Laser Treatment to Superficial Cornea in Midperiphery
Corneal Topographic Changes Direct Light to Multiple Areas Outside of Fovea
If an Image Falls on the Preferred Retinal Loci Vision Can be Enhanced
An 82-year-old male with age-related macular degeneration was referred to Bochner for consideration of a new Cornea Laser procedure. Best-corrected acuity was 20/125- in his right eye and 20/125 in his left eye. He was pseudophakic in both eyes and had well positioned posterior chamber implants. Fundus examination revealed geographic macular degeneration in each eye.
Computerized topography was normal without evidence of irregular astigmatism. Vision testing at near with the GM Potential Acuity Charts showed better vision at near compared to distance by 4 lines in each eye. This indicated that the patient had functioning retinal cells in the macula outside of the fovea, and the potential for enhanced vision with this Corneal Laser procedure. OCT imaging showed no evidence of a wet macula.
What are the Surgical Options to Improve Vision?
- Intraocular Minature Telescope
- Corneal Laser for Macular Degeneration
The Intraocular Telescope is a more invasive procedure that involves implanting a specialized telescope in to the capsular bag. This procedure can magnify the image on the fovea to enhance vision but reduces the field of vision.
The Corneal Laser procedure is relatively noninvasive, very easy for patients to undergo, and has an excellent prognosis with some functioning retinal cells in the macula. The procedure involves the use of a specialized corneal laser with a proprietary wavelength.The laser creates four focal spots on the cornea at the level of anterior storm in the midperiphery to redirect light on to functional retinal areas. No postoperative medication is required.
What was Done?
The Corneal Laser procedure was performed to both eyes in the operating room. The patient was comfortable during and after the procedure. Slitlamp examination immediately after the procedure revealed 4 focal white opacities at the level of the anterior stroma approximately 0.5 mm in diameter.
No postoperative drops were required. Followup examination at one month, three months, and six months demonstrated a continuous improvement in vision. At six months the vision had improved to 20/40-2 in the right eye and 20/50 in the left eye. This translates in to an improvement in distance vision of 4.6 lines in his right eye and 3.8 lines in his left eye. He was able to regain his drivers license.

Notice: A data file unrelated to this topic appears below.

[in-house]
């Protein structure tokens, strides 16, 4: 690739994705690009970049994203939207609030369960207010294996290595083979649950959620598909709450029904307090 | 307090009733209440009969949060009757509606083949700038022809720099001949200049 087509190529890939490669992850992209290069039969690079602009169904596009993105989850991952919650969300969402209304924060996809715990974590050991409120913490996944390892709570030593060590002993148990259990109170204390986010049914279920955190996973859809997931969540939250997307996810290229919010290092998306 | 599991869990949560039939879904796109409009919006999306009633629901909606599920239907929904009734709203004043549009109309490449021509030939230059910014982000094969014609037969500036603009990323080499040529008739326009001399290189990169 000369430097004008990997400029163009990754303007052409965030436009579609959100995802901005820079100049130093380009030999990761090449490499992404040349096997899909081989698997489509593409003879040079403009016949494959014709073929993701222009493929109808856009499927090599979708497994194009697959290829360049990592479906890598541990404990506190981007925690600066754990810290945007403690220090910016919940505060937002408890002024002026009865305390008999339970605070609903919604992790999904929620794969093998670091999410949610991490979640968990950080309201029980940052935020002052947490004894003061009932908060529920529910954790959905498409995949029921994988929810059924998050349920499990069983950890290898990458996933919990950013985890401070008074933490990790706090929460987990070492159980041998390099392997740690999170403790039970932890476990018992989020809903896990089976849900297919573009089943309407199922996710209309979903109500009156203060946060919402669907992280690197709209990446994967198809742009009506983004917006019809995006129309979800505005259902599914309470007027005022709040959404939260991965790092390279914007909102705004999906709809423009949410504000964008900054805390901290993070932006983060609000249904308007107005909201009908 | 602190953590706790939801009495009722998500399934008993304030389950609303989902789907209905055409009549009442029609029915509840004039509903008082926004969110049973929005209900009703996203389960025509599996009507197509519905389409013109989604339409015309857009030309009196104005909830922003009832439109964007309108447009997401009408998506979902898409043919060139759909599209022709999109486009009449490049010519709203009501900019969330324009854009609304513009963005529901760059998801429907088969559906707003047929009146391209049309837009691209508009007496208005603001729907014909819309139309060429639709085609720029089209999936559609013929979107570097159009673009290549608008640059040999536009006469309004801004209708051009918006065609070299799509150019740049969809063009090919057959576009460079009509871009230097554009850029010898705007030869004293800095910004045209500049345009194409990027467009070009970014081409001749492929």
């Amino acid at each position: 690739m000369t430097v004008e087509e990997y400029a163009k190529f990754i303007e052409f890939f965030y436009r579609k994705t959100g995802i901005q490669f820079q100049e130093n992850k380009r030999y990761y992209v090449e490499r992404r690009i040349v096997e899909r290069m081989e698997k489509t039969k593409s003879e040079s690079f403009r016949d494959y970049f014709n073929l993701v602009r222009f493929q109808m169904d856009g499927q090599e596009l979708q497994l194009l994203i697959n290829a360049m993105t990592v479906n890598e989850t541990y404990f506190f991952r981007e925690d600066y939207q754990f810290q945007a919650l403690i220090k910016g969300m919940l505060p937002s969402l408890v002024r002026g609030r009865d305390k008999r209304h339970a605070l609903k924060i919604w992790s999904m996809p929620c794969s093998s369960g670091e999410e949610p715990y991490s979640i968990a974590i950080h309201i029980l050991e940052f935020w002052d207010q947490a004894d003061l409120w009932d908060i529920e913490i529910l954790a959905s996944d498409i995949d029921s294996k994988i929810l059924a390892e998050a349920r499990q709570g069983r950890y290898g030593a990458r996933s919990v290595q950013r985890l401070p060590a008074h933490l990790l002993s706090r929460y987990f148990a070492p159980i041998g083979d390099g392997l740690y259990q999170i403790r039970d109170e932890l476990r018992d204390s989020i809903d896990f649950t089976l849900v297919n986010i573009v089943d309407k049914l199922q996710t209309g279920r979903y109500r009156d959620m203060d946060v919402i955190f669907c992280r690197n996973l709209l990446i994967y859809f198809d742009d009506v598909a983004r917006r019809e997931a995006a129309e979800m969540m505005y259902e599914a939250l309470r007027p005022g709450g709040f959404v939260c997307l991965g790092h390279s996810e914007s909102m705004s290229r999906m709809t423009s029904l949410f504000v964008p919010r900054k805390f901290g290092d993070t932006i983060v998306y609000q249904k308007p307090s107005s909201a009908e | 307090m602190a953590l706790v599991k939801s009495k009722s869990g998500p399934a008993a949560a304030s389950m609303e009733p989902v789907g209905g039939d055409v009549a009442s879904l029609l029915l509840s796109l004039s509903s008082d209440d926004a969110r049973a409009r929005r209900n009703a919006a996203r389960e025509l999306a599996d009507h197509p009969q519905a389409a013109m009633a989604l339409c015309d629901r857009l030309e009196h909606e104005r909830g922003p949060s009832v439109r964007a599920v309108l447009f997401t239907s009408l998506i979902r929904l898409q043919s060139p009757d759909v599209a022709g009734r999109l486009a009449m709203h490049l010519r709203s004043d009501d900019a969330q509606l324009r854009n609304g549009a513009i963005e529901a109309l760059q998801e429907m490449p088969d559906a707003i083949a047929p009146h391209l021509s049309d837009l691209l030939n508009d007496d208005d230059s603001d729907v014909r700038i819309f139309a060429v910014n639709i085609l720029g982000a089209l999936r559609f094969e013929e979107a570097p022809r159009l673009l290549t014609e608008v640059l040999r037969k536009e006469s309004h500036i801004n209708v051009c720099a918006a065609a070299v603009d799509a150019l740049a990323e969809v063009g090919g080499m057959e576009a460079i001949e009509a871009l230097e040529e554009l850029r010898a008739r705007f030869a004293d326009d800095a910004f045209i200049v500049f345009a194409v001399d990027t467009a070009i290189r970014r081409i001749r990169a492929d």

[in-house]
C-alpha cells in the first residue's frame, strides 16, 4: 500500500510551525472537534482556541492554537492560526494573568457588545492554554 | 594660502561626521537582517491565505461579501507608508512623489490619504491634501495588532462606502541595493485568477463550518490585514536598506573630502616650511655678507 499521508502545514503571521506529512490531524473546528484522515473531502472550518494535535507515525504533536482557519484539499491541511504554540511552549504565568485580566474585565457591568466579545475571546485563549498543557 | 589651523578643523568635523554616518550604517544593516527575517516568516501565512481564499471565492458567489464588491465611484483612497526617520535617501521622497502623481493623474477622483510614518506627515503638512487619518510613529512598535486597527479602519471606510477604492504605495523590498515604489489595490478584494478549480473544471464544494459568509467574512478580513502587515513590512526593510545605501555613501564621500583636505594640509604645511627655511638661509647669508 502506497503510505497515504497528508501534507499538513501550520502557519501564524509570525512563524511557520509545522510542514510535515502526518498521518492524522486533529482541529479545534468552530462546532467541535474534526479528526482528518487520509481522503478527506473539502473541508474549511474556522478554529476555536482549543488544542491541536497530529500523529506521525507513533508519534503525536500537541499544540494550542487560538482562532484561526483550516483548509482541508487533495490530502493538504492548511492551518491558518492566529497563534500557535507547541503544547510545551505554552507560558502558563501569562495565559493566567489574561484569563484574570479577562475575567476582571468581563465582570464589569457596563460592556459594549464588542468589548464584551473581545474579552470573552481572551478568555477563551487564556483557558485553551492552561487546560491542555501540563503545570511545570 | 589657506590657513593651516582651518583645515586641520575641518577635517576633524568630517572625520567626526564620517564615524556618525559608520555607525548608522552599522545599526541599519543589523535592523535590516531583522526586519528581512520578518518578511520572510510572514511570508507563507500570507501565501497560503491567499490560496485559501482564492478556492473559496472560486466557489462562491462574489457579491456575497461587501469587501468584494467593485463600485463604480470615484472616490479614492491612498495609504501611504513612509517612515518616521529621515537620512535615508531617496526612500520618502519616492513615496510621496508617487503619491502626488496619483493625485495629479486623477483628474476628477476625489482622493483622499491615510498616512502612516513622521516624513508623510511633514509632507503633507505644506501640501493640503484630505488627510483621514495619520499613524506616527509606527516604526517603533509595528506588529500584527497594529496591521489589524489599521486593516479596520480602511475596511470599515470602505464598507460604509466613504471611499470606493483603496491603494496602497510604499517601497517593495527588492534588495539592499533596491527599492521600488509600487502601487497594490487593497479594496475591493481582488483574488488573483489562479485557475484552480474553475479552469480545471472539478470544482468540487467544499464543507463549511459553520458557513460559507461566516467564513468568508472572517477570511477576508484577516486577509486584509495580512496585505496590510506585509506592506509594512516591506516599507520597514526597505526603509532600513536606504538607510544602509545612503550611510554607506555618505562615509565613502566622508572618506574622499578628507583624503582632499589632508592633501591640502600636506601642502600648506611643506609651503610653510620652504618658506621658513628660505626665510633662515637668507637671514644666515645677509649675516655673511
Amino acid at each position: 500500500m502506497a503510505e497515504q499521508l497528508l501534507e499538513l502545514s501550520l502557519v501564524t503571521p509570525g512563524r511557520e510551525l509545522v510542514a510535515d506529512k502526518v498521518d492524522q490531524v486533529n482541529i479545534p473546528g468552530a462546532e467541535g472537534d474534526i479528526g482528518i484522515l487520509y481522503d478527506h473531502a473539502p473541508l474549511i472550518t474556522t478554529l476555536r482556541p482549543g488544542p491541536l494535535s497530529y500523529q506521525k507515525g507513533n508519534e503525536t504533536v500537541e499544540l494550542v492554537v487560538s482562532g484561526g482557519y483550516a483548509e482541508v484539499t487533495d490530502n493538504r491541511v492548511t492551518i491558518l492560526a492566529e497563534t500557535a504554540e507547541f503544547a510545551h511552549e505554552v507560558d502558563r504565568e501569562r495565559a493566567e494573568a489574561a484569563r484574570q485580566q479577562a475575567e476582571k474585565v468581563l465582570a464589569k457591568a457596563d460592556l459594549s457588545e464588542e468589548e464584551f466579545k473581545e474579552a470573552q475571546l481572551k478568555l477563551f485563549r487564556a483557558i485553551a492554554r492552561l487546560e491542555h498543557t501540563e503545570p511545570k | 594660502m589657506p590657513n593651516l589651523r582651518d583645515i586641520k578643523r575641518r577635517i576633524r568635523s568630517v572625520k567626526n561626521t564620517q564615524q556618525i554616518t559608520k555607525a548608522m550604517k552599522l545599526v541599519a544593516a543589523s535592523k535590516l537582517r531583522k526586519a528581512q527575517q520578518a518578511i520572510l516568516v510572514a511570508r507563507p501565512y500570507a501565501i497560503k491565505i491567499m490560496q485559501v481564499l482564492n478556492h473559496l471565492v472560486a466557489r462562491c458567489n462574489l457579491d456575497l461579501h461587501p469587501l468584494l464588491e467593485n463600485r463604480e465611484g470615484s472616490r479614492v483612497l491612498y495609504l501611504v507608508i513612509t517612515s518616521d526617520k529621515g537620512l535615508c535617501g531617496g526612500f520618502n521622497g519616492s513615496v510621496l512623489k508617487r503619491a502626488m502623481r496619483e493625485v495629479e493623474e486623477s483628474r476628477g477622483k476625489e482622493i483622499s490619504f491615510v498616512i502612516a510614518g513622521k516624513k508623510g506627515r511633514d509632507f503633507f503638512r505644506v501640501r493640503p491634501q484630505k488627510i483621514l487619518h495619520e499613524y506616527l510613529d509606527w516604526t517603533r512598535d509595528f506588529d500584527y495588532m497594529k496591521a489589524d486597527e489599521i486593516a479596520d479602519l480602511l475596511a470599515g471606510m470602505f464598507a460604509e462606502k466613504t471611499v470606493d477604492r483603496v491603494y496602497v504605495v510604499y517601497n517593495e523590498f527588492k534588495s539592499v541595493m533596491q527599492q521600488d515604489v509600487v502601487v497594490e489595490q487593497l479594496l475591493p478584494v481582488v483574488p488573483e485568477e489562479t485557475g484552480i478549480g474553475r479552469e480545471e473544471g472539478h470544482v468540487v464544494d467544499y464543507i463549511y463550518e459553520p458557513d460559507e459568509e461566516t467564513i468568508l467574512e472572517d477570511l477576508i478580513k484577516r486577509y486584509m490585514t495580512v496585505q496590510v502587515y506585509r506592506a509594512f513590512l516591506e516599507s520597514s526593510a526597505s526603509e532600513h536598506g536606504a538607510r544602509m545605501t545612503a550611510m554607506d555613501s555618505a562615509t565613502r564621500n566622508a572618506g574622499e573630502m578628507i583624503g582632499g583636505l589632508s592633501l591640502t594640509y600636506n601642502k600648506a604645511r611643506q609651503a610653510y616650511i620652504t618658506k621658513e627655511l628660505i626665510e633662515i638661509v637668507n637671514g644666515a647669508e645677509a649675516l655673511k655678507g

He reported an improvement with all his activities of daily living consistent with the improvement in his central vision. He remarked that he could now look straight at his grandchildren without turning his head. He could easily put a key in the lock when entering his home.
10 Things You Need to Know About the Corneal Laser Procedure for Macular Degeneration
- A noninvasive procedure that alters the corneal curvature in the mid-periphery to redirect light to functioning retinal cells in the macula.
- Best candidates have no significant cataracts or are pseudophakic, and have reduced acuity in both eyes of 20/100 or worse.
- Ideal candidates have an improvement of four or more lines of acuity at near with the GM Potential Acuity Charts compared to that recorded at distance. This indicates that the patient has functioning retinal cells in the macula outside of the fovea. This test is performed on all patients screened for candidacy.
- No postoperative medications are required. There is no penetration of the laser deeper than the anterior stroma and no anterior chamber reaction.
- Clinical results at Bochner over the past three years in over 150 patients with dry or wet AMD have shown an average improvement in vision of two or more lines, with a range of one to eight lines. Other candidates for this laser include those with bilateral macular degeneration secondary to Stargardt disease, Best disease, etc.
- Eye doctors can visualize the treatment by the finding of four white spots in the mid-peripheral cornea. These superficial opacities gradually fade over time but typically can still be visualized at one year.
- There have been no reported complications with the treatment. Since there is no epithelial defect there is no risk of a corneal ulcer. The laser wavelength penetrates only 50 to 100 microns into the anterior stroma and therefore there is no risk to the corneal endothelium, iris, crystalline lens, retina, or optic nerve.
- The visual outcomes are better than simple magnifiers, which simply enlarge the image on to the macula. The laser technique shifts the focus of the image to different retinal locations that potentially have improved visual function.
- Results tend to be better than the wearing of glasses with prisms. Prisms direct the light only in one direction. The laser procedure induces higher-order aberrations and directs the light in multiple directions. Treatment has a multi-prismatic effect.
- The Bochner Eye Institute is currently accepting referrals with AMD (dry and wet) for this procedure.
Surgeon Contact Information
- Dr Raymond Stein firstname.lastname@example.org
- Dr Fatimah Gilani email@example.com
- Dr Robert Devenyi firstname.lastname@example.org
- Gilani F, Markowitz S, Devenyi R, Stein R. Corneal Laser for AMD, Academy of Ophthalmic Education, Webinar, June 2020
- Stein R, Markowitz S, Berry M. Corneal Laser for Dry AMD. Submitted for publication. May 2020.
- Stein R, Markowitz S, Berry M. Innovative Corneal Laser for AMD, American Academy of Ophthalmology, Refractive Surgery Subspecialty Day, Oct 2019.
- Stein R, Markowitz S. Corneal Laser for Age-Related Macular Degeneration, Canadian Ophthalmological Society, Toronto, Ontario June 2017
- Serdarevic O, Tasindi E, Dekaris I, Berry M. Vision improvement in dry and wet Age‐Related Macular Degeneration (AMD) patients after treatment with new corneal CPV procedure for light redirections onto the retina. Acta Ophthalmologica. 2017 Sep;95.